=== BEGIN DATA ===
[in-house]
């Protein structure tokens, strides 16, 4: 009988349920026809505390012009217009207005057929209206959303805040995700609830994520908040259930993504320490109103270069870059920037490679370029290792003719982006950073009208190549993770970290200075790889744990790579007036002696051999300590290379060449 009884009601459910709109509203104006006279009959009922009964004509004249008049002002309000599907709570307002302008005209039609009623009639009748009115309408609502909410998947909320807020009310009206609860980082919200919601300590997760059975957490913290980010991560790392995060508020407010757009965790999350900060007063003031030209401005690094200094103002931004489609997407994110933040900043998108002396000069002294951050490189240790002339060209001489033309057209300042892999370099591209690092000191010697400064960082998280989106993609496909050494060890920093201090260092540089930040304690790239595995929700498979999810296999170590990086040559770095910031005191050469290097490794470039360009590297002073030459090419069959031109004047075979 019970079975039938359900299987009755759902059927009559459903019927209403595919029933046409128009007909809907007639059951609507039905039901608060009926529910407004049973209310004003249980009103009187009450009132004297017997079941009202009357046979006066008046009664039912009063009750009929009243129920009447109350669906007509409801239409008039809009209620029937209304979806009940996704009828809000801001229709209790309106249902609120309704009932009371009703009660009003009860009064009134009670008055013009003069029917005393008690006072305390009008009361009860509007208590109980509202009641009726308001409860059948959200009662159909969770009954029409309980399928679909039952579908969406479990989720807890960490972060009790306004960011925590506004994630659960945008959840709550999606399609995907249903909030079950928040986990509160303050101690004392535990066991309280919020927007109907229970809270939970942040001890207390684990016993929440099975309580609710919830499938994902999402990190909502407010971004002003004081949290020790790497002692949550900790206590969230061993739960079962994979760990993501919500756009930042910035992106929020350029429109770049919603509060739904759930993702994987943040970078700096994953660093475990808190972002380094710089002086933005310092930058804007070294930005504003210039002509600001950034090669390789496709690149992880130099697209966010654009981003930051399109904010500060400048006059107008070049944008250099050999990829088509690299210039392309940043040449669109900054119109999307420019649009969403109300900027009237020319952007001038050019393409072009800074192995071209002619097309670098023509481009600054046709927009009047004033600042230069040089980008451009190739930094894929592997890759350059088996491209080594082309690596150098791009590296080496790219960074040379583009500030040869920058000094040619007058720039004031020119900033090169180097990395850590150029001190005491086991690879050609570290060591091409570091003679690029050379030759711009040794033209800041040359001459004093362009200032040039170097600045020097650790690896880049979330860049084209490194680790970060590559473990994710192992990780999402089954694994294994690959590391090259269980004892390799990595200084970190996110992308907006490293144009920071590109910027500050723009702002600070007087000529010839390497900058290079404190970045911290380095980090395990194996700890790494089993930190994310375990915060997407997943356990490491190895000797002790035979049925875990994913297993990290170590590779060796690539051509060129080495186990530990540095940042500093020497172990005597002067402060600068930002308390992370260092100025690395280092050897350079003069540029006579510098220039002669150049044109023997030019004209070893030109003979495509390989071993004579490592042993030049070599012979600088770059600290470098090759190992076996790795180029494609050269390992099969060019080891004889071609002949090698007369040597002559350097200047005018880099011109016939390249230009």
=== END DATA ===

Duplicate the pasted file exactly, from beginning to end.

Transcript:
[in-house]
């Protein structure tokens, strides 16, 4: 009988349920026809505390012009217009207005057929209206959303805040995700609830994520908040259930993504320490109103270069870059920037490679370029290792003719982006950073009208190549993770970290200075790889744990790579007036002696051999300590290379060449 009884009601459910709109509203104006006279009959009922009964004509004249008049002002309000599907709570307002302008005209039609009623009639009748009115309408609502909410998947909320807020009310009206609860980082919200919601300590997760059975957490913290980010991560790392995060508020407010757009965790999350900060007063003031030209401005690094200094103002931004489609997407994110933040900043998108002396000069002294951050490189240790002339060209001489033309057209300042892999370099591209690092000191010697400064960082998280989106993609496909050494060890920093201090260092540089930040304690790239595995929700498979999810296999170590990086040559770095910031005191050469290097490794470039360009590297002073030459090419069959031109004047075979 019970079975039938359900299987009755759902059927009559459903019927209403595919029933046409128009007909809907007639059951609507039905039901608060009926529910407004049973209310004003249980009103009187009450009132004297017997079941009202009357046979006066008046009664039912009063009750009929009243129920009447109350669906007509409801239409008039809009209620029937209304979806009940996704009828809000801001229709209790309106249902609120309704009932009371009703009660009003009860009064009134009670008055013009003069029917005393008690006072305390009008009361009860509007208590109980509202009641009726308001409860059948959200009662159909969770009954029409309980399928679909039952579908969406479990989720807890960490972060009790306004960011925590506004994630659960945008959840709550999606399609995907249903909030079950928040986990509160303050101690004392535990066991309280919020927007109907229970809270939970942040001890207390684990016993929440099975309580609710919830499938994902999402990190909502407010971004002003004081949290020790790497002692949550900790206590969230061993739960079962994979760990993501919500756009930042910035992106929020350029429109770049919603509060739904759930993702994987943040970078700096994953660093475990808190972002380094710089002086933005310092930058804007070294930005504003210039002509600001950034090669390789496709690149992880130099697209966010654009981003930051399109904010500060400048006059107008070049944008250099050999990829088509690299210039392309940043040449669109900054119109999307420019649009969403109300900027009237020319952007001038050019393409072009800074192995071209002619097309670098023509481009600054046709927009009047004033600042230069040089980008451009190739930094894929592997890759350059088996491209080594082309690596150098791009590296080496790219960074040379583009500030040869920058000094040619007058720039004031020119900033090169180097990395850590150029001190005491086991690879050609570290060591091409570091003679690029050379030759711009040794033209800041040359001459004093362009200032040039170097600045020097650790690896880049979330860049084209490194680790970060590559473990994710192992990780999402089954694994294994690959590391090259269980004892390799990595200084970190996110992308907006490293144009920071590109910027500050723009702002600070007087000529010839390497900058290079404190970045911290380095980090395990194996700890790494089993930190994310375990915060997407997943356990490491190895000797002790035979049925875990994913297993990290170590590779060796690539051509060129080495186990530990540095940042500093020497172990005597002067402060600068930002308390992370260092100025690395280092050897350079003069540029006579510098220039002669150049044109023997030019004209070893030109003979495509390989071993004579490592042993030049070599012979600088770059600290470098090759190992076996790795180029494609050269390992099969060019080891004889071609002949090698007369040597002559350097200047005018880099011109016939390249230009």